Global Actions To End TB Epidemic Falling Far Short - WHO Warns

The 2016 Global Tuberculosis (TB) Report published by the World Health Organisation  (WHO) has tasked countries to move faster to prevent, detect and treat the disease if they are to meet global targets.

The report, which was made available to the Ghana News Agency by Gregory Hartl, WHO Communications Officer, in Geneva, says governments have agreed on targets to end the TB epidemic within the context of the Sustainable Development Goals. 

They include a 90 per cent reduction in TB deaths and an 80 per cent reduction in TB cases by 2030 compared with 2015.

“We face an uphill battle to reach the global targets for tuberculosis,” said Dr Margaret Chan, WHO Director General. “There must be a massive scale-up of efforts, or countries will continue to run behind this deadly epidemic and these ambitious goals will be missed.”

In 2015, there were an estimated 10.4 million new TB cases worldwide. Six countries account for 60 per cent of the total burden, with India bearing the brunt, followed by Indonesia, China, Nigeria, Pakistan and South Africa.

The report says an estimated 1.8 million people died from TB in 2015, of whom 0.4 million were co-infected with HIV. 

Although global TB deaths fell by 22 per cent between 2000 and 2015, the disease was one of the top 10 causes of death worldwide in 2015, responsible for more deaths than HIV and malaria.

It notes that gaps in testing for TB and reporting new cases remain major challenges, adding that with the estimated 10.4 million new cases, only 6.1 million were detected and officially notified in 2015, leaving a gap of 4.3 million.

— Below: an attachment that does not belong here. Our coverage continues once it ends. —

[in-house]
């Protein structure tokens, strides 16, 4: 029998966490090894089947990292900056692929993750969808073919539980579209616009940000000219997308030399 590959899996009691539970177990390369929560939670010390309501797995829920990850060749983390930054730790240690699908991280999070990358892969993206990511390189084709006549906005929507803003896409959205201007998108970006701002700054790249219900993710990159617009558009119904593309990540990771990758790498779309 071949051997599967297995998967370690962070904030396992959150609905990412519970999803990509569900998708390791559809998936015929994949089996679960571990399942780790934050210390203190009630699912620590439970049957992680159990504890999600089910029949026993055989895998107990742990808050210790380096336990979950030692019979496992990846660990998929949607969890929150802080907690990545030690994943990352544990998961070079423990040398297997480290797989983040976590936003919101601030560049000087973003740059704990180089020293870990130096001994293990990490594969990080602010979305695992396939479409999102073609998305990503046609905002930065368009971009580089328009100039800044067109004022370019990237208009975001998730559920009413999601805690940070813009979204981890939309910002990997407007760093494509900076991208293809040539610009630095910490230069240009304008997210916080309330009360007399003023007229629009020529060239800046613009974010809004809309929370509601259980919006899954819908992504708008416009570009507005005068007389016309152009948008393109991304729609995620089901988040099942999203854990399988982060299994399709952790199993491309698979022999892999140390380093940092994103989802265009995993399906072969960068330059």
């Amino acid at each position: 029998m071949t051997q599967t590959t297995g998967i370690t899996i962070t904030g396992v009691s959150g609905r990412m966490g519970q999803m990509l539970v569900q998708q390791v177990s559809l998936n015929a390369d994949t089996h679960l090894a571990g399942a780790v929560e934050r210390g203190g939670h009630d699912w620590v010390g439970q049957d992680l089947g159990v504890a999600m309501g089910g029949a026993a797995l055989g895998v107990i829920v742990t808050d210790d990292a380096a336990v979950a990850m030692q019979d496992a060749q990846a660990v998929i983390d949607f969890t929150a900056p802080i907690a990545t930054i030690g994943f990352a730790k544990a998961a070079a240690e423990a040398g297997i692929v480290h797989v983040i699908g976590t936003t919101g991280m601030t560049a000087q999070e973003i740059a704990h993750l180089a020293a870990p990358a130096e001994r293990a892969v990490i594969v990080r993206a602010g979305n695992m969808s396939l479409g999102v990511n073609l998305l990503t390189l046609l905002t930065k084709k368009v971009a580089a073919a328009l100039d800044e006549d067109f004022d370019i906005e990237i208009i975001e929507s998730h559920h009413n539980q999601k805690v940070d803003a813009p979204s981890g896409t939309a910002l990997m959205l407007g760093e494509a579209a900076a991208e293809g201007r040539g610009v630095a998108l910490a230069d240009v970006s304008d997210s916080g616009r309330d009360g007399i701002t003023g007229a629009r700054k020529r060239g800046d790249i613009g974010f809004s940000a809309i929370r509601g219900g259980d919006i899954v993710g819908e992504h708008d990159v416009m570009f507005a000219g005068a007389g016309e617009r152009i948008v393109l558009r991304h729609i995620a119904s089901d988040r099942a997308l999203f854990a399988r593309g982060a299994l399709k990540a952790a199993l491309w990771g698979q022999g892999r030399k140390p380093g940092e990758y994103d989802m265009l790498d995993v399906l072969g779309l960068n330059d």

It explains that this gap is due to underreporting of TB cases, especially in countries with large unregulated private sectors, and under-diagnosis in countries with major barriers to accessing care.

On tackling drug resistance and other challenges, the report says multidrug-resistant TB (MDR-TB) remains a public health crisis. 

The WHO estimates that 480 000 people fell ill with MDR-TB in 2015[1]; with three countries carrying the major burden of MDR-TB – India, China, and the Russian Federation – which together account for nearly half of all cases globally.

It says detection and treatment gaps continue to plague the MDR-TB response; stating that in 2015, only one in five of the people newly eligible for second-line treatment were able to access it.

Cure rates continue to remain low globally at 52 per cent.

“The dismal progress in the TB response is a tragedy for the millions of people suffering from this disease,” Dr Mario Raviglione, Director of the WHO Global TB Programme.

“To save more lives now, we must get newly recommended rapid tests, drugs and regimens to those who need them.  Current actions and investments fall far short of what is needed.”  

The report says last year, 22 per cent of HIV-positive TB patients were not enrolled on antiretroviral therapy (ART).

According to WHO recommendations, ART needs to be made available for all HIV-positive TB patients. 

The report says nearly a million children under five, and people living with HIV, who are especially vulnerable to TB, and who are eligible for preventive treatment, were able to access it in 2015; adding that this needs to be rapidly expanded.  

On closing critical gaps in TB financing, the report says for TB care and prevention, investments in low and middle-income countries fall almost two billion dollars short of the $ 8.3 billion needed in 2016. 

It said this gap would widen to $ 6 billion by 2020 if current levels of funding are not increased. 

“The resources deployed against TB, the leading infectious killer in the world, are falling short,” said Dr Ariel Pablos-Méndez, Assistant Administrator for Global Health, of the United States Agency for International Development (USAID) - the leading bilateral funder of the TB response. 

Dr Ariel Pablos-Mendez said: “Everyone has a part to play in closing the gap. As the report shows, we need universal health coverage, social protection mechanisms, and public health financing in high burden countries.”

“The development aid community needs to step up more investments now, or we will simply not end one of the world’s oldest and deadliest diseases.”